A faithful reader calls attention to this passage in Phil Shenon’s POLITICO Magazine article on the former Warren Commission staff David Slawson and his change of heart about the Commission’s conclusions:
“He [Slawson] was outraged, in particular, when I showed him an eye-popping June 1964 letter from FBI Director J. Edgar Hoover to the commission that described how Oswald, in an outburst at a Cuban diplomatic compound in Mexico City during his trip there, had reportedly been overheard threatening, ‘I’m going to kill Kennedy.’
“According to the letter, a secret FBI informant had heard about the outburst directly from Fidel Castro during a meeting with the Cuban dictator in Havana several months after the JFK assassination. (The informant would later be revealed to be a leader of the American Communist Party.)”
Shenon went on: “Slawson was certain he had never before seen the Hoover letter, even though it was written in the middle of the Warren Commission’s work.”
The reader notes that the letter was known to the Commission. It was called Commission Document 1359 and it was apparently circulated to Slawson.
The readers notes: “In my copy of the official list of Commission Documents (“Inventory Entry 2”), p. 154, a handwritten marginal note for CD 1359 indicates “Orig – Files; cc: Slawson,”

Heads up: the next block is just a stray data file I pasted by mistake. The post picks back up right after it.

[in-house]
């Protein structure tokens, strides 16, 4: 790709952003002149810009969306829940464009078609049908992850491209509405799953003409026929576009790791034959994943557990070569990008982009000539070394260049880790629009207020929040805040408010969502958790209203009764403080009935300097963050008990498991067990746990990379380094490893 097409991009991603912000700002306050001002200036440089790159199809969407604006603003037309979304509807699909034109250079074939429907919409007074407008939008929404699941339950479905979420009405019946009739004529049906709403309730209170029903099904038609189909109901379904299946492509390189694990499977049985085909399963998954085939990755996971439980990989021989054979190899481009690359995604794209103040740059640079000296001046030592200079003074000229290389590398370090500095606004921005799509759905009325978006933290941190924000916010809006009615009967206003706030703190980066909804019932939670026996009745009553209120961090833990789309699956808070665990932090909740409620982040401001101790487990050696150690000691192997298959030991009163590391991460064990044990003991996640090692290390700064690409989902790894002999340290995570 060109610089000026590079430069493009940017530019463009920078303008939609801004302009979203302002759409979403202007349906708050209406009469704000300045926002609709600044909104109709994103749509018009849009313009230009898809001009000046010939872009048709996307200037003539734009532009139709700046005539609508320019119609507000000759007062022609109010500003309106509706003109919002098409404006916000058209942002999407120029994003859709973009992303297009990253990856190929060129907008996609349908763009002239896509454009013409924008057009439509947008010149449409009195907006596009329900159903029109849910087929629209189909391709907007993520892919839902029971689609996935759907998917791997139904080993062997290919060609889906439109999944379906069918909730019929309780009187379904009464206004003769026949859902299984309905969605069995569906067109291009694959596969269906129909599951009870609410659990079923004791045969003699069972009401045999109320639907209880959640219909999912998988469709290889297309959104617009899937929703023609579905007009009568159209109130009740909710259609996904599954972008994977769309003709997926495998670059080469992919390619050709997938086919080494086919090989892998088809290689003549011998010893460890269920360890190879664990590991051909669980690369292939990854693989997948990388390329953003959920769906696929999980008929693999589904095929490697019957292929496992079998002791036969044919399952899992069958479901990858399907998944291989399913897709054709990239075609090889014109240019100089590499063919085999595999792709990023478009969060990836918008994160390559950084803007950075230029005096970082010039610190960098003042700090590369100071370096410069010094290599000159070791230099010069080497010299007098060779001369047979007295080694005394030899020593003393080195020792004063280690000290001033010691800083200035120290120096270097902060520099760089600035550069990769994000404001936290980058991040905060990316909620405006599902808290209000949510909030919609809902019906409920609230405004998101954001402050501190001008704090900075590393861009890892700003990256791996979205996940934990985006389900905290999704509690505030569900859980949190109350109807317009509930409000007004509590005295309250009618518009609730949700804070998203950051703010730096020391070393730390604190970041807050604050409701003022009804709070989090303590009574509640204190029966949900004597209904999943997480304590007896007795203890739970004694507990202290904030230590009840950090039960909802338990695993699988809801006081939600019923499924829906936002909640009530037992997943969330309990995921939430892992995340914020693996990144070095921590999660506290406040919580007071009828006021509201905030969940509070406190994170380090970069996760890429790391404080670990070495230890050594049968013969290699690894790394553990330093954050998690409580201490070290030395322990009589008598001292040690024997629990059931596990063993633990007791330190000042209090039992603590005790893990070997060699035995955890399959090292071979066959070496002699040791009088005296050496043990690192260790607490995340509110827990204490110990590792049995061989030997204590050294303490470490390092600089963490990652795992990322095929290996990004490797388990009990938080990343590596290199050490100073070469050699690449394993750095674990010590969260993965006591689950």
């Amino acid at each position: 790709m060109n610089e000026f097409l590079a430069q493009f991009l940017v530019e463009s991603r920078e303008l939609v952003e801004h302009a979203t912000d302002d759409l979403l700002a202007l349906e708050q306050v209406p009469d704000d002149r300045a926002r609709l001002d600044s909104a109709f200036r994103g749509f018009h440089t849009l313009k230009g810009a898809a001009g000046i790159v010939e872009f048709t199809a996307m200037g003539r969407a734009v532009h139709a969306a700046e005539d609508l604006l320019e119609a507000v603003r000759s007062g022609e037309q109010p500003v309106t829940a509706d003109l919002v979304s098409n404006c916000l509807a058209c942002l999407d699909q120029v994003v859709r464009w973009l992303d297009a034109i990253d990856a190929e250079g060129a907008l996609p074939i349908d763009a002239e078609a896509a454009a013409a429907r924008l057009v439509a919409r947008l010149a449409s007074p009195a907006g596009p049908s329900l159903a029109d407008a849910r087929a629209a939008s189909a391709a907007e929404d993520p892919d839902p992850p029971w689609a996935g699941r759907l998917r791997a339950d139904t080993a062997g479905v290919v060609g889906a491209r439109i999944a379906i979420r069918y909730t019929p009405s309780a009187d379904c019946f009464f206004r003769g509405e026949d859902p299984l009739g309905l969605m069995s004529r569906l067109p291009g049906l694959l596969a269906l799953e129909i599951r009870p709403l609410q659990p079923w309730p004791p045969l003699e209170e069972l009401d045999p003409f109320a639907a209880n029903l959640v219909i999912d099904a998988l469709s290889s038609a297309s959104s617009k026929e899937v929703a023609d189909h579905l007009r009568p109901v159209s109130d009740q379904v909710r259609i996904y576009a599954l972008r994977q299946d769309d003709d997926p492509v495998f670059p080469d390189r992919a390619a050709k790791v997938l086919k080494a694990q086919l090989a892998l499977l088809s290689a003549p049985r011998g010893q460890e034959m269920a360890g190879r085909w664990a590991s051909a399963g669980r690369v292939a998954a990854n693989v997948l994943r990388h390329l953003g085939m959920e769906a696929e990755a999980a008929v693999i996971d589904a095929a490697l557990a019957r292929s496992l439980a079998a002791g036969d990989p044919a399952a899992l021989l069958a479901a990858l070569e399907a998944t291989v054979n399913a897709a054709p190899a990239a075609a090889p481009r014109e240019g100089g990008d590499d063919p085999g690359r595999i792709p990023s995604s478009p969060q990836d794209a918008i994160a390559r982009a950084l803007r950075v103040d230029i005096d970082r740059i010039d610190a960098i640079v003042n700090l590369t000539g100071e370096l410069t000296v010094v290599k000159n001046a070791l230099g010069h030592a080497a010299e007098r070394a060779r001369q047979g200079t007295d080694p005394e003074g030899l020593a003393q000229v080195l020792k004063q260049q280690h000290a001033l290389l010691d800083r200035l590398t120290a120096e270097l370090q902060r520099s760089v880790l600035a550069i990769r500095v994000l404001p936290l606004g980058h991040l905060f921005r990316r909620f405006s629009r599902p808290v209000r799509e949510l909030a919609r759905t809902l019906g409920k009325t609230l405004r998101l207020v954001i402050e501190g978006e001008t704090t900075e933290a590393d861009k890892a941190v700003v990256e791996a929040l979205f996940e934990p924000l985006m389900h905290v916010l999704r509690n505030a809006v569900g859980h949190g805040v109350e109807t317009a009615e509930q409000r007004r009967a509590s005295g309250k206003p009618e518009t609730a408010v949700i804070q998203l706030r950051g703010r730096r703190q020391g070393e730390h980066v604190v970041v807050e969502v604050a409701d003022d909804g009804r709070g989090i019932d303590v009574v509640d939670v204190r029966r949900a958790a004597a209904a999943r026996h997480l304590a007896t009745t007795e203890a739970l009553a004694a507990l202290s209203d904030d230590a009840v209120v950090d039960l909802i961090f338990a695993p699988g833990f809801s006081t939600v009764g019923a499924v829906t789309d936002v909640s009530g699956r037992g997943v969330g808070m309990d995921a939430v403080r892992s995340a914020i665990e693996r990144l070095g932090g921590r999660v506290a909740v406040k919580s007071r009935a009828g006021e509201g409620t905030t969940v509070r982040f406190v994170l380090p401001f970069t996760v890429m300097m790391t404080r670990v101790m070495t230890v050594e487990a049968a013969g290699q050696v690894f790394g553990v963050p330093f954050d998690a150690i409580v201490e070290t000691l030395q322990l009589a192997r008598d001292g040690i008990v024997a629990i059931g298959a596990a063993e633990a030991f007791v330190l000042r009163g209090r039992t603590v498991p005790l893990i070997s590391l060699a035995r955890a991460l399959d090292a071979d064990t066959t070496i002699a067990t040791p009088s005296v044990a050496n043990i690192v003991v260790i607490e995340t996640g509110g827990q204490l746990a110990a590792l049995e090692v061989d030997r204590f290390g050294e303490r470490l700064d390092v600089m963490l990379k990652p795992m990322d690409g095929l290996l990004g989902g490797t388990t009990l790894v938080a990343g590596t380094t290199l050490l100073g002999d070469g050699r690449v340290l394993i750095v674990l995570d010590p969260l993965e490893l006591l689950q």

This was typical, the reader writes: “Every other CD on that page went to the files and to one junior counsel (occasionally two).”
“Slawson may not remember seeing it but he almost certainly did,” the reader concludes.
I have asked Slawson for comment.
Until he responds I would make one point. One inherent problem in secret intelligence collection is the self-interest of the source in telling the the intelligence service what it wants to hear. This problem seems especially relevant to this story.
The leader of the American Communist party who reported Oswald’s alleged threat to the FBI was a man named Jack Childs, code named SOLO. It took impressive level of cynicism for Childs to present himself as a hardline communist for his whole adult life while whispering the party’s secrets into the ear of J. Edgar Hoover, one of the party’s most vitriolic and powerful enemies.
Might Childs have embellished the story of his conversation with Castro in order to stay in good graces with the Bureau?
The House Select Committee on Assassinations (HSCA) concluded in 1978 that the information from Childs/SOLO was not credible. “On balance, the committee did not believe that Oswald voiced a threat to Cuban officials. However reliable the confidential source may be, the committee found it to be in error in this instance.” (Emphasis added.)
The HSCA’s conclusion was based on the fact that none of the employees of the Cuban consulate who were interviewed by the HSCA (and by Anthony Summers) confirmed that Oswald said, “I’m going to kill Kennedy.” Of course, as employees of the Cuban government, these witnesses had their own self-interest.
Absent additional information, I think the weight of the evidence indicates that Oswald did not make any such threat. Caveat Emptor.